Gowanus Brewery


Cleaners Pale Ale Goes Over by Jeremy
January 28, 2008, 12:00 am
Filed under: beer, extra pale ale

My girlfriend and I hauled the Cleaners Pale Ale up to Greenpoint last night to a friends place. This extra pale ale was met with unanimous approval. One thought it rivaled Sierra Nevada’s pale ale, which, as a Californian born and raised, really means something. Our friend pictured was trying Gowanus brew for the first time and, as you can see, was amazed. Nobody was more impressed that I was, though.

I bottled the Cleaners almost a month ago and sampled the beer once a week since then to track its progress. To say I was worried the first, second, and even third week, would be an understatement. It was flat and boring. But last night, wow, it was like a new beer. The carbonation was fully developed. The flavors and aroma are suddenly interesting. And it was a pleasure to drink. I’m feeling much better about serving this stuff up at our Superbowl party next weekend.



Extra Pale Ale – Bottled by Jeremy
January 7, 2008, 12:00 am
Filed under: beer, extra pale ale

I bottled the extra pale ale today, which a few weeks ago I named Cleaner’s Pale Ale, and it all went off without a hitch. Third time’s the charm.

This was by far my most successful bottling. I got 48 bottles of beer out of this batch, compared to about 43 from my first two. This I owe mostly to a change in my bottling method that I discussed previously, which allows me to preserve a maximal amount of beer through the fermentation process. According to the retailers I’ve used, the upper limit here is about 50 bottles.

I made a change to my brew process today that I’ll describe briefly. In the past, my girlfriend and I labored for hours scrubbing labels off old bottles, just to slap on a new label when we were finished. Removing the glue that binds both commercial labels and even our own homemade labels is next to impossible. We tried boiling the bottles, soaking them over night, we even used a citrus-based degreaser. Nothing really seemed to make the job reasonable. The daunting task of scrubbing the hell out of 50 bottles took all the fun out of bottling my second batch of beer, the Chinook IPA. So, this time I did things a little differently. I did nothing.

As you can see in the picture, I just threw the new labels on over the cruft clinging to the bottle after cleaning and sanitizing. For some, that meant the original label was intact and it looked like I was pawning off, for example, Long Trail Blackberry Wheat Ale as my own. For others, that meant the original label was an unreadable, pulpy mess. It’s makes for an inconsistent, raw look, and is completely worth the time saved. As soon as I decided to go this route, a weight was lifted off my shoulders and I got excited about getting to the work of putting this beer to bottle. If possible, I’ll let labels accumulate over time, to build up into thick, uneven layers. Maybe I can craft an aesthetic here, even if it is based on what amounts to laziness. Besides, I feel like slick’s been done and a grungier look is more fitting for a brew produced a block and a half from the Gowanus Canal. Long live Gowanus!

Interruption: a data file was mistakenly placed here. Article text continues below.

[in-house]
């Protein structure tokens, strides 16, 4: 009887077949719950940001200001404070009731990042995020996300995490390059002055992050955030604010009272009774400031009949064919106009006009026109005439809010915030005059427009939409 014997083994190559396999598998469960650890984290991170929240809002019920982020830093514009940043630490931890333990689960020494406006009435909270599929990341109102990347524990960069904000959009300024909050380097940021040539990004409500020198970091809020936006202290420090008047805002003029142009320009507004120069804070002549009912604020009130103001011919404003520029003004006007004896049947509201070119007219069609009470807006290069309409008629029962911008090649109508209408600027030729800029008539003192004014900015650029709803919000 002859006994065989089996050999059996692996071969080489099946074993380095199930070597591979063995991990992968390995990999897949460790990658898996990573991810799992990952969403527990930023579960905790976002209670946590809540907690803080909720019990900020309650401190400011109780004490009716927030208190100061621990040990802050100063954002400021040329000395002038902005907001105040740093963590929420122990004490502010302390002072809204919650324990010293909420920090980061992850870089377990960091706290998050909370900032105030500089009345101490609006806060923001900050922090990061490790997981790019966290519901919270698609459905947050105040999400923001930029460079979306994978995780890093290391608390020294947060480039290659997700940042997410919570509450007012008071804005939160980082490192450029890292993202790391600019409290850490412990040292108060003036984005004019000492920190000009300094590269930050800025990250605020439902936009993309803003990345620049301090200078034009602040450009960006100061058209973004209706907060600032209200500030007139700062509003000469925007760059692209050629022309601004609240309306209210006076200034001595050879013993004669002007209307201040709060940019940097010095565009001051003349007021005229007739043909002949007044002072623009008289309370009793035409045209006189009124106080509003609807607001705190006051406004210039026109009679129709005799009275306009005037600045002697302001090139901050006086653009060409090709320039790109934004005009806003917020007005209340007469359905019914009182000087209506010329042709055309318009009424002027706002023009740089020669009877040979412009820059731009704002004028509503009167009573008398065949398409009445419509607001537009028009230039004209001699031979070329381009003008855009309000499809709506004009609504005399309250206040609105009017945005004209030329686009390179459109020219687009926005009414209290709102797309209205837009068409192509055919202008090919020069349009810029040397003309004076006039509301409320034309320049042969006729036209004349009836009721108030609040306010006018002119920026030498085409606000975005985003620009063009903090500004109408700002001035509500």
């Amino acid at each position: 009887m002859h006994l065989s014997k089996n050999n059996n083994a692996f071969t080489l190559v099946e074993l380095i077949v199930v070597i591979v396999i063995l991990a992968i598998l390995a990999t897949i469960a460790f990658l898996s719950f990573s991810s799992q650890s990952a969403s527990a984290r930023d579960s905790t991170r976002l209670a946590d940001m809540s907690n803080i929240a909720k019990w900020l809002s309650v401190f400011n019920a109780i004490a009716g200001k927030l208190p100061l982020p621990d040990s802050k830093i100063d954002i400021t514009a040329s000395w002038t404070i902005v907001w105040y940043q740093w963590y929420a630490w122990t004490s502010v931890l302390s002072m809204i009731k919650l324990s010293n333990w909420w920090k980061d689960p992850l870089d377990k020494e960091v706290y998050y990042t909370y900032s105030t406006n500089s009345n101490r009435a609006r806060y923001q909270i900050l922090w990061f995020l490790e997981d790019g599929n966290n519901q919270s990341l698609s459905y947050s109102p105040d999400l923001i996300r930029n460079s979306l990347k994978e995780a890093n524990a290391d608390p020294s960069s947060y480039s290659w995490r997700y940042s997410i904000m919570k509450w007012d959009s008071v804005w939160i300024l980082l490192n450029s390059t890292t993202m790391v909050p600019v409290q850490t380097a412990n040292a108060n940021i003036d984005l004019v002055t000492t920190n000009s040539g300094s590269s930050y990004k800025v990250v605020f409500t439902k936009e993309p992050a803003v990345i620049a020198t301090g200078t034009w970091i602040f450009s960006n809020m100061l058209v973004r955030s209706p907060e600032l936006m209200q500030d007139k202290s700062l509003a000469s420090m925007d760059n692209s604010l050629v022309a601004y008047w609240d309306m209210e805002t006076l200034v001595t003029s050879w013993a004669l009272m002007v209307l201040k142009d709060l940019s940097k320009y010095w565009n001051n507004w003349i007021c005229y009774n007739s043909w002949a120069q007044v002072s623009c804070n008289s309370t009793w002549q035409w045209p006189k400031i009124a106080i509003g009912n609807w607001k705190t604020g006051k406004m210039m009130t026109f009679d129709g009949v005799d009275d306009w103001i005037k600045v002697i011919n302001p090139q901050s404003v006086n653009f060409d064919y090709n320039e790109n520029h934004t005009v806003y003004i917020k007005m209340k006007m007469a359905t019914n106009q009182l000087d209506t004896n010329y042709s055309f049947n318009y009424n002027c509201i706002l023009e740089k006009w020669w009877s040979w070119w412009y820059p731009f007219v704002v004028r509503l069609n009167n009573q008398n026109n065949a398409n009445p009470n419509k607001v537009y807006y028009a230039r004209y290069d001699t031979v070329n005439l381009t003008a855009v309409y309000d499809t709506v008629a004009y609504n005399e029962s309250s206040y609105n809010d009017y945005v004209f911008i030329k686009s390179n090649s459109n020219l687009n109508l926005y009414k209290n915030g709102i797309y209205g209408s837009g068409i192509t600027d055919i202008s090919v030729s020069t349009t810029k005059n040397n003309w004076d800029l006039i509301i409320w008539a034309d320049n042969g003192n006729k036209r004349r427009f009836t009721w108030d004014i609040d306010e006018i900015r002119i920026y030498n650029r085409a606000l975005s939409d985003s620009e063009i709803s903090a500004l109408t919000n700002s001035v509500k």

Extra Pale Ale – Update by Jeremy
December 18, 2007, 12:00 am
Filed under: beer, extra pale ale

On Sunday, I moved the Extra Pale Ale to secondary. I was surprised that it was not as light in color as I expected from an American Pale Ale, let alone a beer called Extra Pale. “Extra Pale Ale,” although referring to the type of malt that goes into it, may always impart on my mind a picture of a bright, amber-colored beer. Also, I was disappointed to see a thorough haze. Much of this will settle out, but it will be far from crystal clear. It tasted excellent, though.

There are two issues that are taking shape as I begin preparing myself to commit to fourth and fifth batches. The first revolves around understanding the root causes of haziness, which, obviously, is part and parcel to controlling it. I read a great blog post on this topic recently that will probably be my starting point on that. The second issue is bitterness. The three batches of beer I brewed up to this point, including the Extra Pale Ale, have taken an ounce and a half or more hops, so I understand they should be bitter. The Chinook IPA and the Extra Pale Ale, though, seem too bitter. I need a better understanding of how the hop schedule correlates to final bitterness. I’m not sure where to begin with that, but it may be with the bitterness calculations that I’ve seen reproduced here and there.